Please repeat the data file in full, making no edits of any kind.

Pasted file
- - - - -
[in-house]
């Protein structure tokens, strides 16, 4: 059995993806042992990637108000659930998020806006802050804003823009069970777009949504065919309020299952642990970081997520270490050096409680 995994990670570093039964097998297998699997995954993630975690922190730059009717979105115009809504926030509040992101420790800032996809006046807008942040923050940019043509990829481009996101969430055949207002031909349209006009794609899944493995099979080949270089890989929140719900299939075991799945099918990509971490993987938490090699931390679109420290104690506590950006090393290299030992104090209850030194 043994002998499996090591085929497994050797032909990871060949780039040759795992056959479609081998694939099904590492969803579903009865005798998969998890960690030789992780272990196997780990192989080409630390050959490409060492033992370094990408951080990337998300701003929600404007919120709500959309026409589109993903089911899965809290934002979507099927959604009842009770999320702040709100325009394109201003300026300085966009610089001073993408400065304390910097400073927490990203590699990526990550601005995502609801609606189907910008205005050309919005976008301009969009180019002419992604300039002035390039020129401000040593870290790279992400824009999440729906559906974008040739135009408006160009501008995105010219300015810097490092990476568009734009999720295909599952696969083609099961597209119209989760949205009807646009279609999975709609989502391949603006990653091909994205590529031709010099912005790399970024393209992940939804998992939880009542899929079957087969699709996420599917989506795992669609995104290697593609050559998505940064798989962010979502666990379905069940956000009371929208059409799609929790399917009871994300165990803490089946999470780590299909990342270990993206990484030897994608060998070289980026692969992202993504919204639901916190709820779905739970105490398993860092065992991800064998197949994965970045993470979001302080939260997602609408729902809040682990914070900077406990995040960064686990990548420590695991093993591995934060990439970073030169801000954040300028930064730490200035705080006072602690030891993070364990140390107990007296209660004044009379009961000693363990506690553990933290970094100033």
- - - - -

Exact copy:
[in-house]
């Protein structure tokens, strides 16, 4: 059995993806042992990637108000659930998020806006802050804003823009069970777009949504065919309020299952642990970081997520270490050096409680 995994990670570093039964097998297998699997995954993630975690922190730059009717979105115009809504926030509040992101420790800032996809006046807008942040923050940019043509990829481009996101969430055949207002031909349209006009794609899944493995099979080949270089890989929140719900299939075991799945099918990509971490993987938490090699931390679109420290104690506590950006090393290299030992104090209850030194 043994002998499996090591085929497994050797032909990871060949780039040759795992056959479609081998694939099904590492969803579903009865005798998969998890960690030789992780272990196997780990192989080409630390050959490409060492033992370094990408951080990337998300701003929600404007919120709500959309026409589109993903089911899965809290934002979507099927959604009842009770999320702040709100325009394109201003300026300085966009610089001073993408400065304390910097400073927490990203590699990526990550601005995502609801609606189907910008205005050309919005976008301009969009180019002419992604300039002035390039020129401000040593870290790279992400824009999440729906559906974008040739135009408006160009501008995105010219300015810097490092990476568009734009999720295909599952696969083609099961597209119209989760949205009807646009279609999975709609989502391949603006990653091909994205590529031709010099912005790399970024393209992940939804998992939880009542899929079957087969699709996420599917989506795992669609995104290697593609050559998505940064798989962010979502666990379905069940956000009371929208059409799609929790399917009871994300165990803490089946999470780590299909990342270990993206990484030897994608060998070289980026692969992202993504919204639901916190709820779905739970105490398993860092065992991800064998197949994965970045993470979001302080939260997602609408729902809040682990914070900077406990995040960064686990990548420590695991093993591995934060990439970073030169801000954040300028930064730490200035705080006072602690030891993070364990140390107990007296209660004044009379009961000693363990506690553990933290970094100033």